I didn’t leave the house yesterday. Washington’s governor declared a state of emergency, but it was more of a state of mind thing for me, not just the rain. I didn’t leave my pajamas, or my computer, either. It was just that sort of day. I spent the hours inside, looking out, wondering how much more water the clouds above Seattle could possibly give, and how long it would take for our basement carpet to dry out again.
When six o’clock rolled around, I felt the rumblings of hunger, and thought of the lasagna recipe a friend sent recently. I imagined it sliding apart in my mouth, layer after moist layer, and thought about how her youngest daughter, Lillian, the Queen of Ground Beef for Breakfast, must have eaten it before school the next morning.
I love lasagna, but usually the times I need it’s simple, satisfying flavors are the same times the whole process is a little too much for me. I somehow always contract some lofty ambition of making extra for neighbors and friends as I’m gathering ingredients, and before I know it, I’m making lasagna for 600. I pick some swanky recipe, with a page-long list of esoteric ingredients, and spend hours layering. It’s usually good, but when I dig in, I always think of the very first time I made it, with my friend Sari, in my childhood home. In my mind, it took next to no time to prepare. We scattered cooked noodles out all over the counter, going through box after box before we figured out how to cook them and drain them without ripping them to shreds, but it was all done instantaneously. We used cottage cheese instead of ricotta, which was easier to spread and somehow infinitely more appealing to us as kids. (I can’t remember if that was part of the recipe, or if my mother made us use it because she didn’t want to schlep us to the grocery store for a missing ingredient. I’m betting on the latter. In any case, don’t knock it ’til you try it.)
That lasagna, the one I remember for the joy in eating it without flinching at the effort in making it, is the one I craved last night. I wanted Instant Gratification Lasagna. I thawed out some ground beef, made a quick trip to my neighbor’s refrigerator for mozzarella, and dug in.
When we sat down to eat, my husband looked baffled. Lasagna? he said. Does this make us normal?
Lillian, I think I finally understand the ground beef thing. It was such a good breakfast.
Loaf Pan Lasagna (PDF)
Recipe 338 of 365
There are obvious advantages to making food in large batches, but there are disadvantages, too. It’s easier to eat too much, for one, and if I have something like lasagna too many dinners in a row, I lose my taste for it.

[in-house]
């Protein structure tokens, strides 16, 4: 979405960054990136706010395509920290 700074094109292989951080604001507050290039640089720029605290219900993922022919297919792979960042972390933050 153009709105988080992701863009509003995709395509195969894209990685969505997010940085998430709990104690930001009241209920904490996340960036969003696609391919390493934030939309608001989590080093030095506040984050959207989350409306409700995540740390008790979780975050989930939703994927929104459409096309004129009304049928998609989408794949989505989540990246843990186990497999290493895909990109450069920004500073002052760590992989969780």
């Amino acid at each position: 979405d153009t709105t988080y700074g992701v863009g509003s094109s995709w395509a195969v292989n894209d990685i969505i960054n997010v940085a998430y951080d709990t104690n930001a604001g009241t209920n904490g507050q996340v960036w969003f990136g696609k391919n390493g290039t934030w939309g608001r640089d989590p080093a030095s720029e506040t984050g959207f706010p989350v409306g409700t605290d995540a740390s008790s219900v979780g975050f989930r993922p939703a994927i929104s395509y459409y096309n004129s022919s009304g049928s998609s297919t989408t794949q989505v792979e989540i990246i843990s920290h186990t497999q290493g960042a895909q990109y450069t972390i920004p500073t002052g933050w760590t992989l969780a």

But some rainy nights, lasagna is all I want. Here’s a super simple version, made with no-bake noodles, lean ground beef, and lowfat cottage cheese. It fits perfectly into two loaf pans, which means it cooks more quickly, too. Share one between two people for dinner, saving a bit for lunch the next day, and freeze one for another night, or bake up both to feed six.
TIME: 45 minutes active time
MAKES: 6 to 8 servings
1 tablespoon olive oil
1 small onion, finely chopped
2 large cloves garlic, finely chopped
2 teaspoons chopped fresh thyme (or 1/2 teaspoon dried)
1 tablespoon chopped fresh oregano (or 1 teaspoon dried)
1 pound lean ground beef
Salt and freshly ground pepper
2 large eggs
2 cups (16 ounces) lowfat cottage cheese
3 cups marinara sauce (or one 24-ounce jar)
12 no-bake lasagna noodles (I prefer the flat kind Trader Joe’s sells)
2 cups shredded mozzarella cheese
Preheat oven to 350 degrees
Heat a large, heavy skillet over medium heat. When hot, add the oil, then the onion, and cook, stirring, for 5 minutes, or until onion begins to soften. Add garlic, thyme, and oregano, and cook for another 2 minutes. Add the beef, breaking it up as you drop it into the pan, and season with 1 teaspoon salt and freshly ground pepper to taste. Cook the beef for about 10 minutes, breaking it up as it cooks, until no pink remains. Remove from heat.
Meanwhile, whisk the eggs to blend in a mixing bowl, and season with 1/2 teaspoon salt and freshly ground pepper. Stir in cottage cheese, and set aside.
Spread 1/4 cup of the marinara sauce on the bottom of each of two 8 1/2” x 4 1/2″ loaf pans. Add a sheet of pasta to each, followed by another 1/4 cup sauce, 2/3 cup of the meat mixture, and 1/4 cup shredded mozzarella. Next, add another sheet of pasta, followed by 1/2 cup of the cottage cheese mixture. (It will be slightly runny, that’s okay.) Top each with another noodle, then 1/4 cup sauce, and divide the remaining meat between the two pans. Top each meat layer with another 1/4 cup mozzarella, then a sheet of pasta, and divide the remaining cottage cheese mixture between the two pans. Finally, top the cottage cheese with the last of the pasta. Divide the remaining sauce over the noodles, spreading it to cover them all the way to the edges. Sprinkle each with about 1/2 cup mozzarella.
Cover each pan tightly with foil, and bake for 30 minutes. Remove foil, and bake another 15 minutes uncovered, until cheese is melted and beginning to brown. Remove from oven and let rest for 10 minutes before cutting and serving.
To freeze cooked lasagna, let cool to room temperature, then cover the top with foil, wrap in plastic, and freeze up to 2 months. Transfer to refrigerator 24 hours before baking, with foil on top, for 20 to 30 minutes at 350 degrees, or until hot all the way through.